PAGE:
When produce goes bad - or - how to stop throwing away rotten fruit and vegetables

Wilted lettuce, rotten tomatoes, soggy kale, fuzzy lemons ... produce that has gone bad and is only good for one thing, the garbage, is a big problem for everyone. But it is biggest of all for vegetarians who rely heavily on produce to survive.

Is there a way to stop the waste? Absolutely! And I've found it.

According to a fascinating Wild Oats article, we throw away 25 percent of the produce we buy because it’s gone bad. That's an average of 470 pounds of food per year, about 14 percent of all food brought into the home, or $600 a year.

And it has to stop.

How to stop the waste
  • Never seal produce in an airtight bag. It suffocates it which makes it go bad, faster.
  • Buy your berries and broccoli last so they don’t get warm, which also makes them go bad, faster. And once you get home, get them right into the refrigerator.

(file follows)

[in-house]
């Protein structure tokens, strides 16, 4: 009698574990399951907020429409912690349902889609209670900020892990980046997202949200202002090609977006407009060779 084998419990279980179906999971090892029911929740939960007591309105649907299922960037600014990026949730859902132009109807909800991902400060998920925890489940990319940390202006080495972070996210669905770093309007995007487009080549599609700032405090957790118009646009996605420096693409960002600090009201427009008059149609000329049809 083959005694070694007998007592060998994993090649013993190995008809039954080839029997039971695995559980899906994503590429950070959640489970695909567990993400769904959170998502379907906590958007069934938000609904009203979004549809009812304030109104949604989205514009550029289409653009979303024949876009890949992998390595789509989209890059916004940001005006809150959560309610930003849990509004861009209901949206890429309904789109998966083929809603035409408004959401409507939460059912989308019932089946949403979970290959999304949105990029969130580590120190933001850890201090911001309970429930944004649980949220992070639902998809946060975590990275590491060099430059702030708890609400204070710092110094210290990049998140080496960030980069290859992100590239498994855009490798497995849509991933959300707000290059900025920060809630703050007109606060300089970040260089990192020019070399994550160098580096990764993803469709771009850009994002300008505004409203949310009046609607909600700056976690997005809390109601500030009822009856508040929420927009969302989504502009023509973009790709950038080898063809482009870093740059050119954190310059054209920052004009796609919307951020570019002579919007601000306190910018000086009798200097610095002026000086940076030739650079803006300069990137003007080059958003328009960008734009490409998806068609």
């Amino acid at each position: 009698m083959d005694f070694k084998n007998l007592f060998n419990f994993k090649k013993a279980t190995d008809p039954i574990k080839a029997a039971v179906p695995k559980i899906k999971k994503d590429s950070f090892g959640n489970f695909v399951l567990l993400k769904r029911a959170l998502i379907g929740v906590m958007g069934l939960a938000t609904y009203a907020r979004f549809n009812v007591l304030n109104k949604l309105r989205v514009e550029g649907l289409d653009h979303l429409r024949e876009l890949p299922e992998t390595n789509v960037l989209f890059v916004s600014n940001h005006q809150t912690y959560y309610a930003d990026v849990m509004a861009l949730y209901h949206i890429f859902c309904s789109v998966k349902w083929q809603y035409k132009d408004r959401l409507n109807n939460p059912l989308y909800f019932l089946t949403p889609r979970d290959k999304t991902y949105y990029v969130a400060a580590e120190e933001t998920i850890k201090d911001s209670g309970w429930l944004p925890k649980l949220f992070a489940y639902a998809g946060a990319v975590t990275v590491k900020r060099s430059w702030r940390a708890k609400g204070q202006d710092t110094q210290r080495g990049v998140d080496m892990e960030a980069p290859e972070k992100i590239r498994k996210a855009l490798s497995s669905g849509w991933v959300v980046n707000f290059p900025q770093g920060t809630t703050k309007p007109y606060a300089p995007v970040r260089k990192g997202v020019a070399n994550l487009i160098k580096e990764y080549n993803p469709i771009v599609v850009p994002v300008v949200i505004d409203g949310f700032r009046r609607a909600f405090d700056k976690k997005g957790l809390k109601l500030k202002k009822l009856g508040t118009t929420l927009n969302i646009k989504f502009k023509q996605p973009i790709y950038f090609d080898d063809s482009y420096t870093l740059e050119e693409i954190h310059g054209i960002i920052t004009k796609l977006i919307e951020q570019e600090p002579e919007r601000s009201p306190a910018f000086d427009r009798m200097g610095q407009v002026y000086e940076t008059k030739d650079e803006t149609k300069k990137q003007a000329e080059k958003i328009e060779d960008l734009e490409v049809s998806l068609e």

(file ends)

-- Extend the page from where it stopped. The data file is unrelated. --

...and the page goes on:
• Keep a cooler in your car. Even if you are coming straight home from the farmers’ market, you want to keep your fruit and veg nice and cool.
  • Speaking of farmers' markets, try to hit them first thing in the morning. Hours and hours of sitting in the sun doesn't do those freshly picked greens any good.
  • Get rid of bad items, quickly. One bad apple can, indeed, spoil the bunch!
  • Eat the more perishable items first. For example, enjoy those raspberries before you reach for that orange.
  • Find ways to use up excess fruit and vegetables. For example, if you are overflowing with tomatoes, make tomato sauce. This freezes nicely. Too many berries? Make a pie. It won't freeze nicely, but if it is too much for you, then neighbors will be more than happy to enjoy your bounty. And what a nice way to make friends!